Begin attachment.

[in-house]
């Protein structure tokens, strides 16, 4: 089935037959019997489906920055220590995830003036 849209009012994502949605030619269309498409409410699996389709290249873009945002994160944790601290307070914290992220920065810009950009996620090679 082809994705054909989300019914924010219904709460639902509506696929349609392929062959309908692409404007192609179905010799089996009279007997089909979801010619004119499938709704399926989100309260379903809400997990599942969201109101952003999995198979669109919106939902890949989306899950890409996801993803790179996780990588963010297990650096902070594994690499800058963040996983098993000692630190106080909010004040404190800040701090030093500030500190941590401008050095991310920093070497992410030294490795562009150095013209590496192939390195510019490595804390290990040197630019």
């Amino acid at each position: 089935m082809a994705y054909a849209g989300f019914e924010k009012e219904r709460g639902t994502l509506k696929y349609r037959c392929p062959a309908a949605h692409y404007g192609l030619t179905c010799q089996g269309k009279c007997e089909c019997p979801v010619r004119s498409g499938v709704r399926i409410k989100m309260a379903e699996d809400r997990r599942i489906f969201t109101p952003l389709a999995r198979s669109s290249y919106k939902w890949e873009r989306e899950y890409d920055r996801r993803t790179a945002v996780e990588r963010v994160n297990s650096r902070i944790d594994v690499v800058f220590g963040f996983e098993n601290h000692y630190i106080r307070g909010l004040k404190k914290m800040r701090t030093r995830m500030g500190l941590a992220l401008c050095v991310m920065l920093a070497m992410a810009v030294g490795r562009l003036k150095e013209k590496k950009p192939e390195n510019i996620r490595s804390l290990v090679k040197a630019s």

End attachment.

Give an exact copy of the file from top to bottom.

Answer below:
[in-house]
């Protein structure tokens, strides 16, 4: 089935037959019997489906920055220590995830003036 849209009012994502949605030619269309498409409410699996389709290249873009945002994160944790601290307070914290992220920065810009950009996620090679 082809994705054909989300019914924010219904709460639902509506696929349609392929062959309908692409404007192609179905010799089996009279007997089909979801010619004119499938709704399926989100309260379903809400997990599942969201109101952003999995198979669109919106939902890949989306899950890409996801993803790179996780990588963010297990650096902070594994690499800058963040996983098993000692630190106080909010004040404190800040701090030093500030500190941590401008050095991310920093070497992410030294490795562009150095013209590496192939390195510019490595804390290990040197630019």
């Amino acid at each position: 089935m082809a994705y054909a849209g989300f019914e924010k009012e219904r709460g639902t994502l509506k696929y349609r037959c392929p062959a309908a949605h692409y404007g192609l030619t179905c010799q089996g269309k009279c007997e089909c019997p979801v010619r004119s498409g499938v709704r399926i409410k989100m309260a379903e699996d809400r997990r599942i489906f969201t109101p952003l389709a999995r198979s669109s290249y919106k939902w890949e873009r989306e899950y890409d920055r996801r993803t790179a945002v996780e990588r963010v994160n297990s650096r902070i944790d594994v690499v800058f220590g963040f996983e098993n601290h000692y630190i106080r307070g909010l004040k404190k914290m800040r701090t030093r995830m500030g500190l941590a992220l401008c050095v991310m920065l920093a070497m992410a810009v030294g490795r562009l003036k150095e013209k590496k950009p192939e390195n510019i996620r490595s804390l290990v090679k040197a630019s």